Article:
status is more akin to revocation of parole or supervised release, both of which
have long been considered protected interests, there is no case law to support
that contention. Indeed, the decisional law as just cited weighs heavily against
that proposition. Thus, we cannot find that the removal from prerelease status
constitutes a due process violation and will thus grant the motion to dismiss to
Lastly, we consider the Plaintiff’s claim regarding the duration of his
sentence and supervision. According to the Complaint, Defendant Weiss
miscalculated the Plaintiff’s sentence, in contravention of the Commonwealth
Court’s order, which resulted in the Plaintiff being “wrongly incarcerated for a
minimum of approximately seventeen months” and under supervision for seven
months beyond his maximum supervision dated. (Doc. 1, ¶¶ 24-27). Assuming
these facts to be true as we must at this juncture, it appears to be plausible that
Defendant Weiss played a pivotal role in causing the Plaintiff to be incarcerated
and ultimately supervised beyond his maximum sentence date. (Id.). We thus
cannot agree with Defendant Weiss’s position that the Complaint does not
sufficiently allege a deprivation of liberty or personal involvement, and we
cannot grant his motion on that basis.
In arguing their positions, however, both parties have neglected a critical
doctrine announced by the Supreme Court in Heck v. Humphrey, 512 U.S. 477
(1994), which provides that a Section 1983 action challenging any aspect of a
conviction or sentence cannot proceed unless the plaintiff has previously sought
and achieved invalidation of the conviction or sentence. In Heck, the Court held
that in order to recover damages for allegedly unconstitutional confinement, a
Section 1983 plaintiff must plead that “the conviction or sentence has been
reversed on direct appeal, expunged by executive order, declared invalid by a
state tribunal authorized to make such a determination, or called into question by
a federal court’s issuance of a writ of habeas corpus.” Id. at 486-87. The Court
has broadly interpreted Heck, holding that “a state prisoner’s Section 1983
action is barred (absent prior invalidation) - no matter the relief sought (damages
or equitable relief), no matter the target of the prisoner’s suit (state conduct
leading to conviction or internal prison proceedings) - if success in that action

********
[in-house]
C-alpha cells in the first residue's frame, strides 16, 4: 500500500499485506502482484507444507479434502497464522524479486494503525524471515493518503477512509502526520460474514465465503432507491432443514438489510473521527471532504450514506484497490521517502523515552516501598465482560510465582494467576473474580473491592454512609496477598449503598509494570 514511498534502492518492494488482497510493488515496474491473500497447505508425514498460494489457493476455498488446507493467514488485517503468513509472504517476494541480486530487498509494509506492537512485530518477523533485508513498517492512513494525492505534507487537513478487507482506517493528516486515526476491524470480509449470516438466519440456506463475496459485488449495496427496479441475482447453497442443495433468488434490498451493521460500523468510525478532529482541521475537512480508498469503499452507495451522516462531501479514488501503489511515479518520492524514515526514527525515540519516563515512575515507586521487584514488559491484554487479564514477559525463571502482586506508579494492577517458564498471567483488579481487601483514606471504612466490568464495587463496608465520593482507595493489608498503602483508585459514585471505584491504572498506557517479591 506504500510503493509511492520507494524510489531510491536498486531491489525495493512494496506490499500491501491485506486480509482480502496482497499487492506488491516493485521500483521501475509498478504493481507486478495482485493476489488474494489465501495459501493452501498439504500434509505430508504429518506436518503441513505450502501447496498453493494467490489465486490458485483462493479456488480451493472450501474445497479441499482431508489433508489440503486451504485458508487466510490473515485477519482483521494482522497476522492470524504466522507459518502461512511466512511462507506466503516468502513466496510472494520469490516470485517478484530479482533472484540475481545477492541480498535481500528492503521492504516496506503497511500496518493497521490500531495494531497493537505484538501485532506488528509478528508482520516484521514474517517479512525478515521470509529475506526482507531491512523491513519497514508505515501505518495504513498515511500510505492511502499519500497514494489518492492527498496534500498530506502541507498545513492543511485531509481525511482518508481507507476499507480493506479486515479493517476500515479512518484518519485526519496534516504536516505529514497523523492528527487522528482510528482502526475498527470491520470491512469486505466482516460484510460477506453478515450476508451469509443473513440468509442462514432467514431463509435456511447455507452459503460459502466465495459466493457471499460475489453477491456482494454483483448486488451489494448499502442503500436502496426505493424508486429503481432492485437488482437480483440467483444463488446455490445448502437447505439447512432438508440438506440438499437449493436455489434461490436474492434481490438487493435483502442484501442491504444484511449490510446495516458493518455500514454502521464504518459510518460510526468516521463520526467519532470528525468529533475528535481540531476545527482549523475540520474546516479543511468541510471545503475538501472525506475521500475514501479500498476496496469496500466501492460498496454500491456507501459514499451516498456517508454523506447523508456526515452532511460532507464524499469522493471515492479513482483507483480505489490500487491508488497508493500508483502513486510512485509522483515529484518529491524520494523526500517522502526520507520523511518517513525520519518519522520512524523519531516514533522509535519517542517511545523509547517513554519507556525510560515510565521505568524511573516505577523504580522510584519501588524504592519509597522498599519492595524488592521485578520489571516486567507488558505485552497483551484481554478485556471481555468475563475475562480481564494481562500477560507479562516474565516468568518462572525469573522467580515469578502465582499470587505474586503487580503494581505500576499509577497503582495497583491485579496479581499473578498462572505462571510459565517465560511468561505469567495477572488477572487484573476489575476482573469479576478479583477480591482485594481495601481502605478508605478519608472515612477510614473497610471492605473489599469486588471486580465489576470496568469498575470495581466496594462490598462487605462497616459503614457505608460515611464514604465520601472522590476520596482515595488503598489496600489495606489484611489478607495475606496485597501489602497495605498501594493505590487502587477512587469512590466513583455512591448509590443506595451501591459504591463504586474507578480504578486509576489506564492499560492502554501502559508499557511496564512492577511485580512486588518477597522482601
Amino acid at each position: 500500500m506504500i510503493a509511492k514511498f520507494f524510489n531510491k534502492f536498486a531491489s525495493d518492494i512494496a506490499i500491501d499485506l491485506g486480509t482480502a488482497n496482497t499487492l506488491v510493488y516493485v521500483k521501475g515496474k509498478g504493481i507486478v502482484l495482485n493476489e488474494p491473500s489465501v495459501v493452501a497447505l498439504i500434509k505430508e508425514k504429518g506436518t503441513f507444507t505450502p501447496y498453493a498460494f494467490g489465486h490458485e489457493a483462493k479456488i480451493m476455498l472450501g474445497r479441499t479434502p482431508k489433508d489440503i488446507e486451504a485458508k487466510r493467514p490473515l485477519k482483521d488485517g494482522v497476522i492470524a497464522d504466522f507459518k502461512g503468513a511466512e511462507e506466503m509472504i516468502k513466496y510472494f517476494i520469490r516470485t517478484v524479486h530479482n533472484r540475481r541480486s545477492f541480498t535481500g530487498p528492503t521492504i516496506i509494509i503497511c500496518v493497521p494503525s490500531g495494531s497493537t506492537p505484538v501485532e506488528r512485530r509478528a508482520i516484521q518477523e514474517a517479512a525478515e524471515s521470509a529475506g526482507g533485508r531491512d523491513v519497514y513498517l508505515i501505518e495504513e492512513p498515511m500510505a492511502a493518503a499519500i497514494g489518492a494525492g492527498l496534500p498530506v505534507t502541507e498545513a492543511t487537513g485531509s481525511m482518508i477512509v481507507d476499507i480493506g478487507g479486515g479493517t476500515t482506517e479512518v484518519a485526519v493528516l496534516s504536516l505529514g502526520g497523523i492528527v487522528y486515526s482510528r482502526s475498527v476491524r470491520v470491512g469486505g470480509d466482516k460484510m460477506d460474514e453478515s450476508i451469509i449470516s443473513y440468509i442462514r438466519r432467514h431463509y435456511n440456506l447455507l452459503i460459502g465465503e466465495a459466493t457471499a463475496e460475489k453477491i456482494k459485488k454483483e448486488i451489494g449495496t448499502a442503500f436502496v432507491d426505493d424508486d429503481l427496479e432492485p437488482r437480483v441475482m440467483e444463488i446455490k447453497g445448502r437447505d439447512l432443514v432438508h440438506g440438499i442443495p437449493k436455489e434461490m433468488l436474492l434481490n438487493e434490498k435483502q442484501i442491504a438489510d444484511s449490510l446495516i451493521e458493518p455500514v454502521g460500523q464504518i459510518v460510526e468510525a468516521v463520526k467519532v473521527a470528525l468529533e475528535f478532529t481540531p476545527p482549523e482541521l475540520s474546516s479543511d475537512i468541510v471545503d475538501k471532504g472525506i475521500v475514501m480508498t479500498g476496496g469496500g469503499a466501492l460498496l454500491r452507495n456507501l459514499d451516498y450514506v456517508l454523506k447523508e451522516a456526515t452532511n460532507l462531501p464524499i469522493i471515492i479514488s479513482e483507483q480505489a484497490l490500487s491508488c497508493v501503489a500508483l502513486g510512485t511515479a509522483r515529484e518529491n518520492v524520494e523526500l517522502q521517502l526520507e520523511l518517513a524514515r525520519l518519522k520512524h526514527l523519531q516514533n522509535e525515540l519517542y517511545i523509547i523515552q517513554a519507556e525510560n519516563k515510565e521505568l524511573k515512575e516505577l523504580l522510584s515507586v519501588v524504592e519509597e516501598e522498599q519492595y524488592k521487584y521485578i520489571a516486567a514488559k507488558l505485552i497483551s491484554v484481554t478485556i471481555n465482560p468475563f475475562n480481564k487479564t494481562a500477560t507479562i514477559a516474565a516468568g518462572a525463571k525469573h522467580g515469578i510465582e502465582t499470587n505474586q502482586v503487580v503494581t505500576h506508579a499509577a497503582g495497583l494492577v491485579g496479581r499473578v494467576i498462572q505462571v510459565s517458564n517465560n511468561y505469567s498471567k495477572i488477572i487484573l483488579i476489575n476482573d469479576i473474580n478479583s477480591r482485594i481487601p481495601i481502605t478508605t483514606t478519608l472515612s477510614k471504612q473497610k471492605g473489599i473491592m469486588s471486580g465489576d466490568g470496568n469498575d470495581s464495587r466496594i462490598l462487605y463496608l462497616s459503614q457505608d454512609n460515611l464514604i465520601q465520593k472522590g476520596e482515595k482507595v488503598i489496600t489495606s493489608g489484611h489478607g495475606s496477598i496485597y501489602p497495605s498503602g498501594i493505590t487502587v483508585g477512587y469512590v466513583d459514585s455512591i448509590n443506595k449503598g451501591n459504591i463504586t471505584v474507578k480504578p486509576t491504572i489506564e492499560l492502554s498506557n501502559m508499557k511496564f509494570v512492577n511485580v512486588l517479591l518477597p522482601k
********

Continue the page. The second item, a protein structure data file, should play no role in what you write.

would necessarily demonstrate the invalidity of the confinement or its duration.”
Wilkinson v. Dotson, 544 U.S. 74, 81-82 (2005) (emphasis added). The Third
Circuit has further held that the Heck rule bars Section 1983 actions even where
an inmate has been released from custody rendering habeas relief unavailable.
Williams v. Consovoy, 453 F.3d 173, 177 (3d Cir. 2006).
In the matter sub judice, the Plaintiff seeks to hold the Defendant liable
for the allegedly improper duration of his sentence, a situation contemplated by
and expressly included in Heck’s breadth by Wilkinson. Both of these cases have
been applied in this Circuit to dismiss similar Section 1983 claims. See, e.g.,
Royal v. Durison, 254 Fed. Appx. 163, 165 (3d Cir. 2007) (favorable termination
rule barred state inmate’s challenge to Department of Corrections’ sentencing
miscalculation which led to his being incarcerated more than six months beyond
statutory maximum); Early v. Ludwig, 2009 U.S. Dist. LEXIS 108350, *8-13
(W.D. Pa. Feb. 24, 2009) (state inmate’s claims against Board of Probation and
Parole and Department of Corrections officials arising from alleged sentence
miscalculation barred by Heck), adopted in Early v. Ludwig, 2009 U.S. Dist.
LEXIS 32551 (W.D. Pa. Mar. 23, 2009); Jones v. Yale, 2008 U.S. Dist. LEXIS
48650, *2 (E.D. Pa. June 25, 2008) (sentencing miscalculation claim barred by
Heck for failure to challenge validity regardless of fact that inmate was no longer
incarcerated). As in each of those cases, if we were to ultimately hold that the
Defendants did incarcerate the Plaintiff beyond his maximum sentence, we
would necessarily be holding that his confinement or its duration were invalid.
Accordingly, because Heck bars this Court from hearing such a claim, we must
grant the Defendant’s motion and dismiss the Plaintiff’s due process claim.
For all of the reasons articulated herein, we will grant both motions to
dismiss in their respective entireties and dismiss the Plaintiff’s Complaint. An
appropriate Order shall issue.